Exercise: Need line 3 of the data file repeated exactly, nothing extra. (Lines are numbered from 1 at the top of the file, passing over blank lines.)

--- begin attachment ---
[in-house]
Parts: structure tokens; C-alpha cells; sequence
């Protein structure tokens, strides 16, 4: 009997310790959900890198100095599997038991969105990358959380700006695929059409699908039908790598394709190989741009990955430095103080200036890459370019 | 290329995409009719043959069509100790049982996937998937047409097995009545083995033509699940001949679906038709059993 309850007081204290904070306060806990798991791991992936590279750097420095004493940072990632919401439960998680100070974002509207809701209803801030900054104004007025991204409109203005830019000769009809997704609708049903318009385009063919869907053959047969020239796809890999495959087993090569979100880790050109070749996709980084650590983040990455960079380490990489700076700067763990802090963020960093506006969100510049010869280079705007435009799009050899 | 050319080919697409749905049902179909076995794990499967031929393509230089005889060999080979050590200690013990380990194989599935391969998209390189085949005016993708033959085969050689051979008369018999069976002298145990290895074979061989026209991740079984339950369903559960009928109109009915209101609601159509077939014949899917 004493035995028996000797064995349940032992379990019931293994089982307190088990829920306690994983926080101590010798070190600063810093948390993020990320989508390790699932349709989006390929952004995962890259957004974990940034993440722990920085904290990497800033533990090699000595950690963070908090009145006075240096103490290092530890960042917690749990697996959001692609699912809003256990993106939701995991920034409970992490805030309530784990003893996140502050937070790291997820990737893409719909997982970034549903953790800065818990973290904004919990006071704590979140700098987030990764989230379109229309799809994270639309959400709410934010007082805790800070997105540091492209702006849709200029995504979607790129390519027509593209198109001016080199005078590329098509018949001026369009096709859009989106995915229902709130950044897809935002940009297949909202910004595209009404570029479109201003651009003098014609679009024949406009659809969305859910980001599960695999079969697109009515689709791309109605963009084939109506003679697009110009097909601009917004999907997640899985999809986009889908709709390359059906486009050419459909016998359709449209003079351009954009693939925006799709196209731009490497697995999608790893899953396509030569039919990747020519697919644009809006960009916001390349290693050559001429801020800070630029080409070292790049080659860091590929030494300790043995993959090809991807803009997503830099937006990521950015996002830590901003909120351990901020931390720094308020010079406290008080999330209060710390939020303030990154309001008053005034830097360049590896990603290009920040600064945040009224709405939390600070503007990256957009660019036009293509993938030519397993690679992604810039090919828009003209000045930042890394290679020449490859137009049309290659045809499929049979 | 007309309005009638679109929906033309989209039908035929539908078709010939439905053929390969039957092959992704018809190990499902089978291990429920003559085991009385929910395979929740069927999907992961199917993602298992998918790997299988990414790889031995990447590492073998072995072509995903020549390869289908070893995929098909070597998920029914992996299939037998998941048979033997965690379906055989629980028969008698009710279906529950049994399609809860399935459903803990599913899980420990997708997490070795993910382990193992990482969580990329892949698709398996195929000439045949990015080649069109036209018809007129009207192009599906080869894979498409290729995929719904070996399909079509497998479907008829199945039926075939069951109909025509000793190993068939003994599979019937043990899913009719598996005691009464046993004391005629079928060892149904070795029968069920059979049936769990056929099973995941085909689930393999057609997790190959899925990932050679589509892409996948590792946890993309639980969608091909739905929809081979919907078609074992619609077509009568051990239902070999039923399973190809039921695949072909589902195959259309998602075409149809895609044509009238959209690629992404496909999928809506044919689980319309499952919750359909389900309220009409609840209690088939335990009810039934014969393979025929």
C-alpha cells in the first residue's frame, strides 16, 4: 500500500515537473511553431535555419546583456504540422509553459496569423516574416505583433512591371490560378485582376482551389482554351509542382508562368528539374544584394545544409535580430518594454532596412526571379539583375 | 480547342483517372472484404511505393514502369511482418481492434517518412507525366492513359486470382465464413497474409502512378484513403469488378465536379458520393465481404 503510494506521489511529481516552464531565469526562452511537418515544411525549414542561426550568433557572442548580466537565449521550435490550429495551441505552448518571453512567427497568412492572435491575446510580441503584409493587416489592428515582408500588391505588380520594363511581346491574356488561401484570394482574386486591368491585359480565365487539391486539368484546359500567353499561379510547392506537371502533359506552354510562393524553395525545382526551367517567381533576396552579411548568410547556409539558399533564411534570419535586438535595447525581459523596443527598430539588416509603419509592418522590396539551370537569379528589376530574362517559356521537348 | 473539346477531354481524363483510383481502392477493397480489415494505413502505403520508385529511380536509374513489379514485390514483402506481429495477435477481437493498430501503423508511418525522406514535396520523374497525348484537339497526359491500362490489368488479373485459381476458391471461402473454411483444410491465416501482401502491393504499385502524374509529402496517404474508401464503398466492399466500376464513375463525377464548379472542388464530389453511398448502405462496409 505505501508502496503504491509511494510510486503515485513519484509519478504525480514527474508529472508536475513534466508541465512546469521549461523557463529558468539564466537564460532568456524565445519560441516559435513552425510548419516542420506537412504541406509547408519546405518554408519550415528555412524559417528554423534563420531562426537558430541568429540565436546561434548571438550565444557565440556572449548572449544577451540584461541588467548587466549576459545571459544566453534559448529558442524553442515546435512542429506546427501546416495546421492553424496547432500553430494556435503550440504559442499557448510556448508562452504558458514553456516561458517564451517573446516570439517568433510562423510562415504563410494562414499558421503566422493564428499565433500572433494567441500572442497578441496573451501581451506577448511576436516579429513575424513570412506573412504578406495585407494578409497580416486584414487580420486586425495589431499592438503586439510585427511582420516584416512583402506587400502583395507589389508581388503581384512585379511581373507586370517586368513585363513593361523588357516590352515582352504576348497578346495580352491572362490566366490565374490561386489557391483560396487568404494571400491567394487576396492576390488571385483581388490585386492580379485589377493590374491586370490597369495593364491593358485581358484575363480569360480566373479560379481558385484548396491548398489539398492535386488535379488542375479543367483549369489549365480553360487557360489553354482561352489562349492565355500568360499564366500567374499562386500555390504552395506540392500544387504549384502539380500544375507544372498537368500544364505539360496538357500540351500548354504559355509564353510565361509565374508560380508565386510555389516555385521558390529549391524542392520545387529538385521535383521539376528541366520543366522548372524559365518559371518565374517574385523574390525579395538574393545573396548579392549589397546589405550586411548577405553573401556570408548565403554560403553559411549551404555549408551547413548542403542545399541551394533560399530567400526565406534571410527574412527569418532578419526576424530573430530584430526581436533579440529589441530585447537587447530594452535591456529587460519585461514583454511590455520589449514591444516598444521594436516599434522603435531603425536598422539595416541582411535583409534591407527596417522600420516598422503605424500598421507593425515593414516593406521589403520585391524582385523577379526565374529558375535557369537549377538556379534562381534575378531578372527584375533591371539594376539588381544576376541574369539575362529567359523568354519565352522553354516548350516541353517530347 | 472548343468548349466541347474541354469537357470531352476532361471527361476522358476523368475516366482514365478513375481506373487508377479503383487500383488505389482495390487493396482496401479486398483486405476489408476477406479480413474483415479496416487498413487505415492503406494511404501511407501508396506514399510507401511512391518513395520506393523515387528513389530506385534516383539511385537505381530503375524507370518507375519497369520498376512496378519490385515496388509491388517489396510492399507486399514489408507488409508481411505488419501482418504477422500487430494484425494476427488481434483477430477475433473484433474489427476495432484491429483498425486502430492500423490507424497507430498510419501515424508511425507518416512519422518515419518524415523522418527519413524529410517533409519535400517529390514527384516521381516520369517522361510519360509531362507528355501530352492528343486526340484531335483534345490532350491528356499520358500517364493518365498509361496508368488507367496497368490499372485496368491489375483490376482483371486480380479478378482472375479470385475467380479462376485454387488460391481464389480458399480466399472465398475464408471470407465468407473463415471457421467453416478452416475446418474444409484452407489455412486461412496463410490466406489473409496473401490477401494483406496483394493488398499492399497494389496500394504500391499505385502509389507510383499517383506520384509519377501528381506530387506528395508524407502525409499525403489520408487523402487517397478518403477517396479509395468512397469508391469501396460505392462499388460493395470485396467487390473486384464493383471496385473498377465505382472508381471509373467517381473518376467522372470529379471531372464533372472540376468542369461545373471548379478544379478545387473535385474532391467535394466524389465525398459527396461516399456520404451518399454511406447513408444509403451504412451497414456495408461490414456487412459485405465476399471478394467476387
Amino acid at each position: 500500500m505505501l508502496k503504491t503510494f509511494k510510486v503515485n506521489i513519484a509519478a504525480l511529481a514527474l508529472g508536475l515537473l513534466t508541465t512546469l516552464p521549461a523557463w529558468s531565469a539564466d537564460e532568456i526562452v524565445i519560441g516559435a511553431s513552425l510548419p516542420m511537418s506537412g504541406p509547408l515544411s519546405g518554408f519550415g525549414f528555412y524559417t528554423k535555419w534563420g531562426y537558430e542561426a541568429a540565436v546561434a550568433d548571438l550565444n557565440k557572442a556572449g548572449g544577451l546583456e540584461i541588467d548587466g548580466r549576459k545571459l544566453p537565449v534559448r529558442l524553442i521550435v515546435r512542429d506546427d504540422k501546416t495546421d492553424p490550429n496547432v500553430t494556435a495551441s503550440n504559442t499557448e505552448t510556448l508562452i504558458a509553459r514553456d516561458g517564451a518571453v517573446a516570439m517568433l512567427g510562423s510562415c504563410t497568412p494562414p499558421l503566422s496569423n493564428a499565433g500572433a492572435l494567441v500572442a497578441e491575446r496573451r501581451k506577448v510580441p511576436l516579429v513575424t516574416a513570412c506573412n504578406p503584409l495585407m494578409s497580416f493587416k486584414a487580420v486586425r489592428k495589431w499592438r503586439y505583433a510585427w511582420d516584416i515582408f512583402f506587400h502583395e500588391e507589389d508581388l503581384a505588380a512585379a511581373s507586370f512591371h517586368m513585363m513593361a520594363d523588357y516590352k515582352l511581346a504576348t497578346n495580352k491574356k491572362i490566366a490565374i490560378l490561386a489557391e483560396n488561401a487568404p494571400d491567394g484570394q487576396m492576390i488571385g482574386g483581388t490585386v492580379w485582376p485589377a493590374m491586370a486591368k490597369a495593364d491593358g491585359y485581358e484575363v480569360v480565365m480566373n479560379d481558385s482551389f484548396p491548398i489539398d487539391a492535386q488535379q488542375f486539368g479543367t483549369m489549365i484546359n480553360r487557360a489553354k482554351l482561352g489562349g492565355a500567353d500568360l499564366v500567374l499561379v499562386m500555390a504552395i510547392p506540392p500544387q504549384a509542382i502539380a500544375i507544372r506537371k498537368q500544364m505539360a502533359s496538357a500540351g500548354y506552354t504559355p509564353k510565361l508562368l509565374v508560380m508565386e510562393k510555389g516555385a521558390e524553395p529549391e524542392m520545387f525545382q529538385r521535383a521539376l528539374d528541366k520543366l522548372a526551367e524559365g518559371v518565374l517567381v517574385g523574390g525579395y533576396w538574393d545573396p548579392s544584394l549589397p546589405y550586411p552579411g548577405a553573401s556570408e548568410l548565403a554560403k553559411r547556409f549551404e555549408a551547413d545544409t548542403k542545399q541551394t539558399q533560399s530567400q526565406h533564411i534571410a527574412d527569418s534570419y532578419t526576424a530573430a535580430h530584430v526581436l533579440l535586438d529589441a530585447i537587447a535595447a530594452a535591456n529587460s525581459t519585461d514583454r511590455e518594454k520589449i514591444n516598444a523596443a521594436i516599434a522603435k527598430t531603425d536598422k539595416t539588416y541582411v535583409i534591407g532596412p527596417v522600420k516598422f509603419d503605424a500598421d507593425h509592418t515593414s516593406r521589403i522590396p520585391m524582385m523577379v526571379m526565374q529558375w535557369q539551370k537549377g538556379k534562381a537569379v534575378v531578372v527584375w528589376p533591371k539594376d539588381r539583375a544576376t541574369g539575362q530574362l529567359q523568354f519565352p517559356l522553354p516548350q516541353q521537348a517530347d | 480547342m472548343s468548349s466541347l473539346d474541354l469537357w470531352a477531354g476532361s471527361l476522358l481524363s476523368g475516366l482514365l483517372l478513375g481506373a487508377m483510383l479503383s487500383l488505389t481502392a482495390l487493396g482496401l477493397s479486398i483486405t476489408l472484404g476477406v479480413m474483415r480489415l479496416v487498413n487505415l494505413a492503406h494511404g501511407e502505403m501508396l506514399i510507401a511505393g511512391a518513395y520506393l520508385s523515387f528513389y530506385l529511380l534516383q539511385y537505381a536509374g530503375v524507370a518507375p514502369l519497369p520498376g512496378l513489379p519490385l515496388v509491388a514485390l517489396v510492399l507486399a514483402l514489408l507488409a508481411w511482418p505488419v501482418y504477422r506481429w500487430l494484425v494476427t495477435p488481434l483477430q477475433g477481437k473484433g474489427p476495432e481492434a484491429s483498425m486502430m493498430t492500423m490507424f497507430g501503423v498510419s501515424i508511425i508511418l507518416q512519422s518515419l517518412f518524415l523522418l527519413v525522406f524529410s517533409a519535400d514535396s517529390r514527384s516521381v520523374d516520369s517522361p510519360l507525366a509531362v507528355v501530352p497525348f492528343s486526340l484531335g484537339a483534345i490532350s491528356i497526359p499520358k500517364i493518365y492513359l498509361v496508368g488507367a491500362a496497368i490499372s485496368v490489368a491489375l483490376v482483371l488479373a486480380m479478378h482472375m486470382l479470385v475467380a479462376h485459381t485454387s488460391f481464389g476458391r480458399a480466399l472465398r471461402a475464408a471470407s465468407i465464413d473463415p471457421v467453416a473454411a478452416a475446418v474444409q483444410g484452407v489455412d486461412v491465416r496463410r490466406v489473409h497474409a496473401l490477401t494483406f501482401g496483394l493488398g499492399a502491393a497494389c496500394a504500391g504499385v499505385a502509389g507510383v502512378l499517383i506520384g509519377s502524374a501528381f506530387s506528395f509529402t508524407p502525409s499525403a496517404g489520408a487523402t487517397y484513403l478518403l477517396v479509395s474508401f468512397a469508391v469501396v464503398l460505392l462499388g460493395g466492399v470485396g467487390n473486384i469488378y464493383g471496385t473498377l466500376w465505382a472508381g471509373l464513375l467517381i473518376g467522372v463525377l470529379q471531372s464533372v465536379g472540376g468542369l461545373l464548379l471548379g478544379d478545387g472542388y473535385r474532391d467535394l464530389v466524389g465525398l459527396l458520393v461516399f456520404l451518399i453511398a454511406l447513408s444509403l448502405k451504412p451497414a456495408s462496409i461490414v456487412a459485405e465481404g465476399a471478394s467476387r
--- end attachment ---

């Protein structure tokens, strides 16, 4: 009997310790959900890198100095599997038991969105990358959380700006695929059409699908039908790598394709190989741009990955430095103080200036890459370019 | 290329995409009719043959069509100790049982996937998937047409097995009545083995033509699940001949679906038709059993 309850007081204290904070306060806990798991791991992936590279750097420095004493940072990632919401439960998680100070974002509207809701209803801030900054104004007025991204409109203005830019000769009809997704609708049903318009385009063919869907053959047969020239796809890999495959087993090569979100880790050109070749996709980084650590983040990455960079380490990489700076700067763990802090963020960093506006969100510049010869280079705007435009799009050899 | 050319080919697409749905049902179909076995794990499967031929393509230089005889060999080979050590200690013990380990194989599935391969998209390189085949005016993708033959085969050689051979008369018999069976002298145990290895074979061989026209991740079984339950369903559960009928109109009915209101609601159509077939014949899917 004493035995028996000797064995349940032992379990019931293994089982307190088990829920306690994983926080101590010798070190600063810093948390993020990320989508390790699932349709989006390929952004995962890259957004974990940034993440722990920085904290990497800033533990090699000595950690963070908090009145006075240096103490290092530890960042917690749990697996959001692609699912809003256990993106939701995991920034409970992490805030309530784990003893996140502050937070790291997820990737893409719909997982970034549903953790800065818990973290904004919990006071704590979140700098987030990764989230379109229309799809994270639309959400709410934010007082805790800070997105540091492209702006849709200029995504979607790129390519027509593209198109001016080199005078590329098509018949001026369009096709859009989106995915229902709130950044897809935002940009297949909202910004595209009404570029479109201003651009003098014609679009024949406009659809969305859910980001599960695999079969697109009515689709791309109605963009084939109506003679697009110009097909601009917004999907997640899985999809986009889908709709390359059906486009050419459909016998359709449209003079351009954009693939925006799709196209731009490497697995999608790893899953396509030569039919990747020519697919644009809006960009916001390349290693050559001429801020800070630029080409070292790049080659860091590929030494300790043995993959090809991807803009997503830099937006990521950015996002830590901003909120351990901020931390720094308020010079406290008080999330209060710390939020303030990154309001008053005034830097360049590896990603290009920040600064945040009224709405939390600070503007990256957009660019036009293509993938030519397993690679992604810039090919828009003209000045930042890394290679020449490859137009049309290659045809499929049979 | 007309309005009638679109929906033309989209039908035929539908078709010939439905053929390969039957092959992704018809190990499902089978291990429920003559085991009385929910395979929740069927999907992961199917993602298992998918790997299988990414790889031995990447590492073998072995072509995903020549390869289908070893995929098909070597998920029914992996299939037998998941048979033997965690379906055989629980028969008698009710279906529950049994399609809860399935459903803990599913899980420990997708997490070795993910382990193992990482969580990329892949698709398996195929000439045949990015080649069109036209018809007129009207192009599906080869894979498409290729995929719904070996399909079509497998479907008829199945039926075939069951109909025509000793190993068939003994599979019937043990899913009719598996005691009464046993004391005629079928060892149904070795029968069920059979049936769990056929099973995941085909689930393999057609997790190959899925990932050679589509892409996948590792946890993309639980969608091909739905929809081979919907078609074992619609077509009568051990239902070999039923399973190809039921695949072909589902195959259309998602075409149809895609044509009238959209690629992404496909999928809506044919689980319309499952919750359909389900309220009409609840209690088939335990009810039934014969393979025929």